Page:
2) Adding new methods to the interface - If I added a /v1/cats resource to my interface, that won’t cause clients to break! They didn’t know about it before, and its presence on the interface shouldn’t affect their retrieval of Dogs.

3) Adding new optional request parameters - Say I wanted to allow my clients to filter by breed, so I added a query parameter for breed to my dog resource (e.g. /v1/dogs?=cavalier). This also shouldn’t break clients, since the response from the original request for /v1/dogs remains unchanged.

Astute readers will have noticed something about the above three items… they all start with Adding. Adding things to your interface is generally a backwards compatible change. Non backwards compatible changes all revolve around Updating, or Deleting properties of your interface contracts.

Non-backwards compatible changes to the dog resource include:

1) Changing the names of fields in the response model - If the breed key was renamed to Breed, clients looking for the breed of dogs in the response model wouldn’t be able to find the value anymore until they refactored to include capitalization of the key name.

2) Deleting a field from the response model - If the name key was deleted entirely… that is clearly not backwards compatible and would break all consumers looking to read names of dogs out of the response model.

3) Changing the shape of the response model - If the response object became nested that would also break consumers.

4) Changing the URI of the resource - If the URI changes, clients won’t be able to find your resource anymore. Definitely a breaking change, and not backwards compatible.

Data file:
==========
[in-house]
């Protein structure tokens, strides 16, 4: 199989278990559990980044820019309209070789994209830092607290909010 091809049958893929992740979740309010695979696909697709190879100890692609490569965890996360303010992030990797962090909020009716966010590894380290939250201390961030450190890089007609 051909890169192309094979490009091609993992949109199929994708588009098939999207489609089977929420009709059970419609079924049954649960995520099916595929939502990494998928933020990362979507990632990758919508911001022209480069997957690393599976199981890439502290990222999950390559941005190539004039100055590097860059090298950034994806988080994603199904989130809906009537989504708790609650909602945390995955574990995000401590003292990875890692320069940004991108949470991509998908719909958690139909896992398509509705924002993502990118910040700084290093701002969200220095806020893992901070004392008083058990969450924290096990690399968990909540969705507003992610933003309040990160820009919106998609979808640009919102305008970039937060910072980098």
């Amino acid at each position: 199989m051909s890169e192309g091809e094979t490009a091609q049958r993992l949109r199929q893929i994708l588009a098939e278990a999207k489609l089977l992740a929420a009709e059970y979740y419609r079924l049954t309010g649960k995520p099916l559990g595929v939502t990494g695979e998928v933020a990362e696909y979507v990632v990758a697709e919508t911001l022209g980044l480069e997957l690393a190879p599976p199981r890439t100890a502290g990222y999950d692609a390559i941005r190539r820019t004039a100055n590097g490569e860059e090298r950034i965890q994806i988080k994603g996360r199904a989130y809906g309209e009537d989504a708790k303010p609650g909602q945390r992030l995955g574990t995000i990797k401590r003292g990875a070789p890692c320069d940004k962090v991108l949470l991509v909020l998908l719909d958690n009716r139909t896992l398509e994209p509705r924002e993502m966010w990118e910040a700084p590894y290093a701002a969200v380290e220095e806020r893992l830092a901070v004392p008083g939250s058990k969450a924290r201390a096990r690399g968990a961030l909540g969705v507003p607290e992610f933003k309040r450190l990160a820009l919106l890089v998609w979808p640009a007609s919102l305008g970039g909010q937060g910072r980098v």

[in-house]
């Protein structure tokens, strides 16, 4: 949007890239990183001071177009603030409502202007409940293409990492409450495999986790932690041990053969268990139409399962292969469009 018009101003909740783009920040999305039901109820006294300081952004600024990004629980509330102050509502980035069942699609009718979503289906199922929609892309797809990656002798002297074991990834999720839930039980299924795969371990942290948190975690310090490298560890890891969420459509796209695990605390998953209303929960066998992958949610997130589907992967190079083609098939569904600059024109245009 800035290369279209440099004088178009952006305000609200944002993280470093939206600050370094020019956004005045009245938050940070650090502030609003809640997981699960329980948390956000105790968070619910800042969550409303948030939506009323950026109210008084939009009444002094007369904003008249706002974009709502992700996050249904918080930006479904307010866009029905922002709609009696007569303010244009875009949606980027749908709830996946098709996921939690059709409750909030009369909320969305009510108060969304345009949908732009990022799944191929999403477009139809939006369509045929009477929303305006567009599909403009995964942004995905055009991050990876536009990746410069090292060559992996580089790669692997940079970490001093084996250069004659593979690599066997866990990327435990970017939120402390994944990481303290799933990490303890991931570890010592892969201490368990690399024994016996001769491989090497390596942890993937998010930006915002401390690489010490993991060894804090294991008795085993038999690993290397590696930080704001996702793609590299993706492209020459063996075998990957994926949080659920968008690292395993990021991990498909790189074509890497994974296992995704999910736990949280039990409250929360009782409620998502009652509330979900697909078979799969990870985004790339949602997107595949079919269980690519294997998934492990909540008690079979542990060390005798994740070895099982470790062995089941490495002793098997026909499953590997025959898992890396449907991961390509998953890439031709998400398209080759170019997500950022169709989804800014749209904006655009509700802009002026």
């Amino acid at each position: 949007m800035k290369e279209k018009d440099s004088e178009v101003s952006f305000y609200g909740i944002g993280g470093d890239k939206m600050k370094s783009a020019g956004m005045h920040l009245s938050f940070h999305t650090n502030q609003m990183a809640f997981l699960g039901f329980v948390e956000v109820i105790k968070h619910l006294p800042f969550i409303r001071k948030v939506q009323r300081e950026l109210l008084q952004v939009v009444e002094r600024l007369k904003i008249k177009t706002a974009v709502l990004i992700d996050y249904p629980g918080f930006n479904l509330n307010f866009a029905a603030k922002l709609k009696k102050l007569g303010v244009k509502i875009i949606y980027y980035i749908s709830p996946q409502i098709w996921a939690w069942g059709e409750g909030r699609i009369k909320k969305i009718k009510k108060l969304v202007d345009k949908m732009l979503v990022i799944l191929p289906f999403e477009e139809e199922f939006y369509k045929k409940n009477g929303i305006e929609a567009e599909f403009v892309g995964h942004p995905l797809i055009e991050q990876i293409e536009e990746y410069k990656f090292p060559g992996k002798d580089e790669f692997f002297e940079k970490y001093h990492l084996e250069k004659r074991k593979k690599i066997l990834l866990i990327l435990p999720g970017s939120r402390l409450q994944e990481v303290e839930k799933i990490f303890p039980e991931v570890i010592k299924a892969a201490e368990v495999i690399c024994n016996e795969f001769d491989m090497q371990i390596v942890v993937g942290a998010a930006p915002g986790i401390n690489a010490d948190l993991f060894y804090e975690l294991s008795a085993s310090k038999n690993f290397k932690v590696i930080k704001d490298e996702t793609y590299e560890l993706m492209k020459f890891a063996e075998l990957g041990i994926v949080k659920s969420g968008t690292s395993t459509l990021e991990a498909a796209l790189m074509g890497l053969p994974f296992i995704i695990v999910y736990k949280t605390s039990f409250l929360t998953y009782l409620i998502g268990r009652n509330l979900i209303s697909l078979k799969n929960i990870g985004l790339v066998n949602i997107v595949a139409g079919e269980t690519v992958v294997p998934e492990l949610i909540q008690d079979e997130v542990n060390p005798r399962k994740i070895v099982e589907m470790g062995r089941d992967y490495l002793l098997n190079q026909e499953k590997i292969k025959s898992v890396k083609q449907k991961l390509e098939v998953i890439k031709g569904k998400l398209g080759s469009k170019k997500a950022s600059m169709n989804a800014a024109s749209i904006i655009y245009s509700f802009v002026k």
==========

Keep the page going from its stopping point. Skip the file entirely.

5) Changing the method used to access a resource - If I change access of the /v1/dogs resource from a GET to a POST for some reason, that will break my consumers.

6) Adding new required request parameters - If I need the users to start passing multiple API keys, or if I need them to start passing the version of the resource they want to access as a header, that’s breaking.

So clearly there are many more ways to make changes that break consumers than otherwise. Some breaking changes are so subtle that it is difficult to pick up on them unless you are constantly vigilant.

Requiring API owners to not make breaking changes to their interfaces imposes more rigidity on how services evolve. Some would argue that to make all changes backwards compatible, interfaces become large and clunky.

I think the decoupling provided by an adapter layer that performs conversions to the expected interface contract is ultra- valuable here, and worth the investment up front (even if it is just pass through).

The point here is that we want to make integrating with our public API interface as frictionless as possible for our customers.

We want more customers to build on our platform. If our platform is constantly breaking, the client-rework needed to conform to an ever-changing interface might outweigh the value provided by accessing the underlying resources.

There are certainly other breaking / non-backwards compatible changes to APIs that I didn’t mention, so feel free to share in the comments!

Updated:

Comments